With South Florida's rainy season approaching, many people will be able to predict storms almost before the weather service does. They'll feel it in their bones.
Local doctors say it's not an old wives' tale. When barometric pressure changes, those with arthritis, sports injuries or hip, shoulder or knee replacements commonly feel an ache.
Dr. Paul Meli, an orthopedic surgeon based in Fort Lauderdale, injured his shoulder water-skiing about 30 years ago. When it stiffens up, he knows rain is coming. "It definitely gets sore and stiff on a lousy day," he said.
Why can bones feel rain? According to doctors, most bones are covered by a thin layer of tissue containing nerve endings. When barometric pressure falls, sometimes an indication that rain is approaching, the bones ever so slightly expand, stretching that layer and causing pain.
Because teeth don't have this layer of nerves, they usually don't ache when weather changes. However, softer tissues of the body also expand and contract with changes in pressure, which is why scars and sports injuries unrelated to bones also can hurt, said Dr. Nabil El Sanadi, chief of emergency medicine for Broward Health System.
Other conditions, such as migraines, sinus headaches and some nerve disorders, also can be predictors of rain. Some people can smell the increase in humidity in the air before rain. And some can sense the temperature is going to plunge because their hands and feet get cold -- the result of slowed-down circulation, El Sanadi said.
"Sudden changes in temperature or pressure actually magnifies discomfort," he added.
Meli, who specializes in hip, knee and shoulder replacements, said many of his patients can predict rain after having a half-pound of metal surgically implanted in their bodies. "The metal conducts cold more than the tissues of the human body," he said. "People come here all the time and tell me it's going to rain."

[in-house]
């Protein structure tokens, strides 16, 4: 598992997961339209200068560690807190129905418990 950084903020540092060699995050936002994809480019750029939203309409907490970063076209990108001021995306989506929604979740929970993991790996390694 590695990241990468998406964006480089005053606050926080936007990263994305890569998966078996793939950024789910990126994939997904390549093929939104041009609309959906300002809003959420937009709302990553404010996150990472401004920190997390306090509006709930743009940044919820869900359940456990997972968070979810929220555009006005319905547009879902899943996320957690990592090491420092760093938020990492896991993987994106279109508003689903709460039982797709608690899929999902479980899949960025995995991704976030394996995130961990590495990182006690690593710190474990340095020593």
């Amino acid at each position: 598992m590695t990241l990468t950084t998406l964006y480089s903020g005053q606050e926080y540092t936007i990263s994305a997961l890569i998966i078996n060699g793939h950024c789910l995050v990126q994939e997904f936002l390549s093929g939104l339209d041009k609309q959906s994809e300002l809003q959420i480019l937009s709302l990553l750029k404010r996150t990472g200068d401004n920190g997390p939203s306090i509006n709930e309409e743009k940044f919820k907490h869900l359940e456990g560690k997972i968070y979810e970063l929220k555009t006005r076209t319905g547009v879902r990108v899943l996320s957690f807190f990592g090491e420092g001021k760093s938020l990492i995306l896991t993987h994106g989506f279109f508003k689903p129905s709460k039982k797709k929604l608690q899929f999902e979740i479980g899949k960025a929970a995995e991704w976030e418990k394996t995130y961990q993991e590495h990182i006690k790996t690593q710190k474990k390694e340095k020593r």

El Sanadi, who had surgery on his right knee, said changes in pressure, temperature and humidity -- all precursors of a good downpour -- cause him discomfort.
"I can't always predict what the weather will be, but I can tell you when it's cold or humid outside before I get out of bed," he said.
Robin Terrill, a weather spotter who is trained to anticipate severe storms and tornadoes, said he had both his shoulder rotator cuffs repaired, a couple of lower-back surgeries and a broken tibia in his right leg.
"The weather plays an important role on how I feel," said Terrill, 61, of Fort Lauderdale. "When my shoulders click, I know that it is going to rain."
Maurice Dake, of Lantana, another spotter, said he can't predict atmospheric changes by way of his bones. But he said animals can sometimes anticipate earthquakes.
"You'll see barnyard animals running around in circles and doing strange things just before an earthquake," he said. "It probably has to do with change in barometric pressure."
The Farmer's Almanac concurs that people can feel rain in their bones. It says since the 1960s, medical researchers have found a "genuine connection" between increased pain and cold, wet weather.
"While the effect is most commonly linked to arthritis sufferers, many have also reported feeling increased pain from nerve disorders, recently healed fractures, migraines, toothaches, corns, and even scars, when the weather was about to change," according to this year's edition.
Timothy E. O'Connor, spokesman for the Palm Beach County Health Department, said he's skeptical that people can predict rain based on their medical conditions. And he has an arthritic knee.
"It doesn't predict for me. It tells me what I shouldn't have done, like over-dancing at a wedding on St. Patrick's Day," he said. "I can't do the jig like I used to."
On the other hand, he said, "barometric pressure changes during a high tide and full moon definitely affect pregnant women. A lot of hospitals see early deliveries during that time."
Forecasters at the National Weather Service in Miami have an arsenal of high-tech tools, such as radar, satellites and computer models to develop official forecasts. Do some of them rely on their innards to augment their predictions?
"Not that I know of," said meteorologist Robert Molleda. "But it's possible it plays an intangible role."